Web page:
Yet we must. Pastors must discuss money unflinchingly because our culture is awash in gold yet spiritually adrift. Our denomination routinely boasts among the highest per capita incomes of any body of Christian believers in the world. Yet, statistics show that we contribute only around 2% of our incomes to the church’s ministry. Despite the hot button issues that otherwise divide us, money is the real issue in this culture.
It’s a tough topic for pastors. We are institutional authority figures in an anti-institutional, anti-authoritarian age. A famous maxim says “the most human thing we can do is comfort the afflicted and afflict the comfortable.” We pastors serve congregations of loving if skeptical stewards, many if not most of whom make more money than we do. Nonetheless we step annually into the pulpit among the congregation’s top givers. And most of us take that annual step never having had a seminary class in anything remotely useful regarding stewardship, not in its theology, not in its application, not in its preaching. Nonetheless, the pastor is absolutely central to any congregation’s stewardship ministry. If the pastor is cold to the conversation, the congregation’s heart will be forever strangely chilled.
How to do stewardship is no secret. Our denomination — not to mention the gads of consultants and private firms whose bulk mail fills our boxes — offer a circus of stewardship methods. Classy clip art. Prepackaged themes. Canned sermons. While much of it is quite helpful, it is nonetheless secondary. What most of us need, I suspect, is not so much to reflect on how to do congregational stewardship so much as why to do congregational stewardship.
Here are the answers that make the most sense to me.
First, generosity is a foundational spiritual discipline. With so many Presbyterians — and notably, the young — clamoring for traditional spiritual rituals, we may remind them of the ancient spiritual arts: prayer, contemplation, encounter with holy texts, and tithing. Yes, tithing. Off the top. A tenth.
Somewhere along the way the church has joined the United Way and the American Cancer Society as a potential recipient of our charitable giving. If we have paid our bills, and after we have had some fun, we might consider sharing if the recipient really deserves it. We share out of our “discretionary income.” I daresay that my grandparents wouldn’t have known the term.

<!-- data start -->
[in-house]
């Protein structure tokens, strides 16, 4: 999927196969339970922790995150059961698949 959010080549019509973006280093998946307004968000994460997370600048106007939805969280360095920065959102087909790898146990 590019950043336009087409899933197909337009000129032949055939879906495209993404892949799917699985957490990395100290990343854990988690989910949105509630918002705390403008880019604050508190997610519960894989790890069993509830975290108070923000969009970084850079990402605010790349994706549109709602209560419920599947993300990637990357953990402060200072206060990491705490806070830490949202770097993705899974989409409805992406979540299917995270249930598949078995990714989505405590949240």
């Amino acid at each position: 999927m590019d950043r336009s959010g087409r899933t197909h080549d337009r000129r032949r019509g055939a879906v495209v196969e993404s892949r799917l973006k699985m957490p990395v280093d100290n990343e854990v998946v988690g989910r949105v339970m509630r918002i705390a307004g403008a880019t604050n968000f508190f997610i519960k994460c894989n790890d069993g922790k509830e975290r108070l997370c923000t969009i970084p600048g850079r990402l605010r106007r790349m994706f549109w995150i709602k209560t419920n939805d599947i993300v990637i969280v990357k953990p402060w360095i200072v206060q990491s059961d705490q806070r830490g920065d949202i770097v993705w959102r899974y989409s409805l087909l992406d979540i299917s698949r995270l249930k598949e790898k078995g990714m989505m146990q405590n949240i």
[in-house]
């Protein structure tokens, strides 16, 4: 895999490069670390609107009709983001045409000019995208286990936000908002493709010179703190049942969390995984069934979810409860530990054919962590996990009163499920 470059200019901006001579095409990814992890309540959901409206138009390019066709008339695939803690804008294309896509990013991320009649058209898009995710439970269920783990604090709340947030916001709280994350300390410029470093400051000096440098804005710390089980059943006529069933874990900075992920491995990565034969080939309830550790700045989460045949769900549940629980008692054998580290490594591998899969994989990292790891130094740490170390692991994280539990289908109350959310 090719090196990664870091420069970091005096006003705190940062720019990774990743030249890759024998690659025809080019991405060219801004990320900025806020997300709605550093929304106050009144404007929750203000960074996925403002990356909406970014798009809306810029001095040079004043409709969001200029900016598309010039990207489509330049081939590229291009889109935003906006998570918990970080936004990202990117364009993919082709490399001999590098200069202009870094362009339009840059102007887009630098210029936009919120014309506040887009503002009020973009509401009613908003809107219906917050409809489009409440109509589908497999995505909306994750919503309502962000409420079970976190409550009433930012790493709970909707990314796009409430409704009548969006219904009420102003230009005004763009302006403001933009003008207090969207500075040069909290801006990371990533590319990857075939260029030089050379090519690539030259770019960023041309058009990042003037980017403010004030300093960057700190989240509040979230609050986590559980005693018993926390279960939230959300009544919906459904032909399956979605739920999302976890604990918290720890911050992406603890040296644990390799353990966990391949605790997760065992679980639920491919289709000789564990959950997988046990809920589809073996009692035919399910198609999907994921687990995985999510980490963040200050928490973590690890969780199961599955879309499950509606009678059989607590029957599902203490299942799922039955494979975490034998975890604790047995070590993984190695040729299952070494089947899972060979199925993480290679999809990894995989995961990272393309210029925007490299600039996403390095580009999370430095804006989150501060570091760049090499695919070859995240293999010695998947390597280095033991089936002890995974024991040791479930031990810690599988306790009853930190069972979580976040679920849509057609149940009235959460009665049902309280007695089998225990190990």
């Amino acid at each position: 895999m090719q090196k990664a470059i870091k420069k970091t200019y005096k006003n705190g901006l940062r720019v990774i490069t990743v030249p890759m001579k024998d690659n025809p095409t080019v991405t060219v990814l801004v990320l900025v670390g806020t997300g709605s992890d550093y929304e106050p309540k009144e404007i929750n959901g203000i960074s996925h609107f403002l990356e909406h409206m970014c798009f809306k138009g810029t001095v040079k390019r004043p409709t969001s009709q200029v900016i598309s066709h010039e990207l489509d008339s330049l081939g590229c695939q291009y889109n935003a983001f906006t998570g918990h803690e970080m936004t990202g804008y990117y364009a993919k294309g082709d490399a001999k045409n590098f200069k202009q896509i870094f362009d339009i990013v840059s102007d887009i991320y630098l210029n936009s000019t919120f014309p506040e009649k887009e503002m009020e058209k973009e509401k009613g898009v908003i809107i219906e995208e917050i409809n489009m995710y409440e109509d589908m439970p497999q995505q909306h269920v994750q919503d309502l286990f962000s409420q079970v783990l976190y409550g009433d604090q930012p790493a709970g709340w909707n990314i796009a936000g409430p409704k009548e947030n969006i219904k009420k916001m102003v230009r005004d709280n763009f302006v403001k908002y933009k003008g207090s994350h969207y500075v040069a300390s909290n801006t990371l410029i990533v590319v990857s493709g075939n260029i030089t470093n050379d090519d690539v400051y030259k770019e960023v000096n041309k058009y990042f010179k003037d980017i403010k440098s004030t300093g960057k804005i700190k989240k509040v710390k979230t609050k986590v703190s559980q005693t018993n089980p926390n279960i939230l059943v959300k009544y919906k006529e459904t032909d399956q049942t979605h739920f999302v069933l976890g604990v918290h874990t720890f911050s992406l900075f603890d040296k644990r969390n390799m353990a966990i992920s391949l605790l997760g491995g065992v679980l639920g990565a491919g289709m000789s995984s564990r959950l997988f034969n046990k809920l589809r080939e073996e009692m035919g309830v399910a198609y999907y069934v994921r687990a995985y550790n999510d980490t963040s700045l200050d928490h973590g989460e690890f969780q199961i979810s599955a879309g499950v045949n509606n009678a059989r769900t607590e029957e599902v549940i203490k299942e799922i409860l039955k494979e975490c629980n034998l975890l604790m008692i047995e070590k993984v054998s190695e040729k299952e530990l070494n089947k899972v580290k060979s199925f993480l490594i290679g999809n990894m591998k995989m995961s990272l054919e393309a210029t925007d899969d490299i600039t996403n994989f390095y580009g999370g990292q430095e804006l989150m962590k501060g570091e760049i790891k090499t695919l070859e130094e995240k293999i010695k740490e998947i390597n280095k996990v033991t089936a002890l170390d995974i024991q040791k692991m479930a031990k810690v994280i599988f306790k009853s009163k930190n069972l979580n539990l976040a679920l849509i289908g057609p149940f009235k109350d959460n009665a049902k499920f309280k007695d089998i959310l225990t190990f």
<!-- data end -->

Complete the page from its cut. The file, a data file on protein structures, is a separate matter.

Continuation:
Past generations spoke of giving “God’s tithes and our offerings.” The tithe remains a helpful biblical target. In offering it at the beginning of the pay period and not the end, we ask God to help us distinguish between what we need and what we merely want. By giving off the top, we make a tangible investment in our spiritual convictions, offer a testament of faith that we actually believe that “the Lord is my shepherd. I shall not want.” For those suspicious that the 10% tithe is an Old Testament admonition, fair enough. I suspect you’re right. Jesus would not have said that 10% is the goal. He would have said that it’s a good start.
Second, we must reverse our traditional stewardship pitch. For too long we have spoken of the church’s need to receive. Now we must preach the individual’s need to give. Many of our congregations “take the collection” rather than “receive the offering.” In the first model, the recipient extracts something valuable for self benefit. In the second, the recipient graciously receives what the giver joyfully shares.
This is no small distinction. Especially for younger, anti-institutional disciples, a call to replace the air conditioner is not the stuff of Christian joy. Sure, churches need air conditioning. The stewardship appeal, however, is more fruitfully the biblical observation that “where your money is, there your heart will be also.” Our hearts follow our dollars. If we want to care about something, we contribute to it. Christians need to share. It’s in our spiritual DNA.
Imagine a stewardship appeal that openly reminds the disciple of the spiritual wellbeing that blossoms after one joyously, thankfully, sacrificially shares from the abundance God has shared with her. Anyone who has seen the delighted look of a child whose parent is opening her homemade clay flowerpot knows the look that comes from such unbridled generosity. Such contented looks will sprinkle the sanctuary if we remind people how good it feels to give.
Finally, the stewardship conversation is the church’s theological antidote to the chief idols of this age, namely, consumerism, materialism, and acquisition. Wealth is not itself the challenge. Deeper yet is the assumption — taught and absorbed in our culture — that human beings are worth what we own, the car we drive, the house we live in, the accounts we manage. Such an image of human worth runs wholly contrary to Scripture, which tells us that we are each invaluable simply because we breathe. In such a time and culture as this, what message can be more singularly liberating than a preacher proclaiming that we are — each of us — children of God, and that in this identity we will find meaning, comfort, generosity, and hope?
I am convinced that the annual stewardship effort can be an opportunity for us to stand toe-to-toe with the idolatries of this age and declare with a loud and resonant voice that we are made by God, blessed within God’s abundance, and inspired by the generosity we have experienced in the very heart of God. To view the stewardship conversation as anything less is to miss the chance of a lifetime.
And that’ll preach.
Karl Travis is pastor of First Church, Fort Worth, Texas.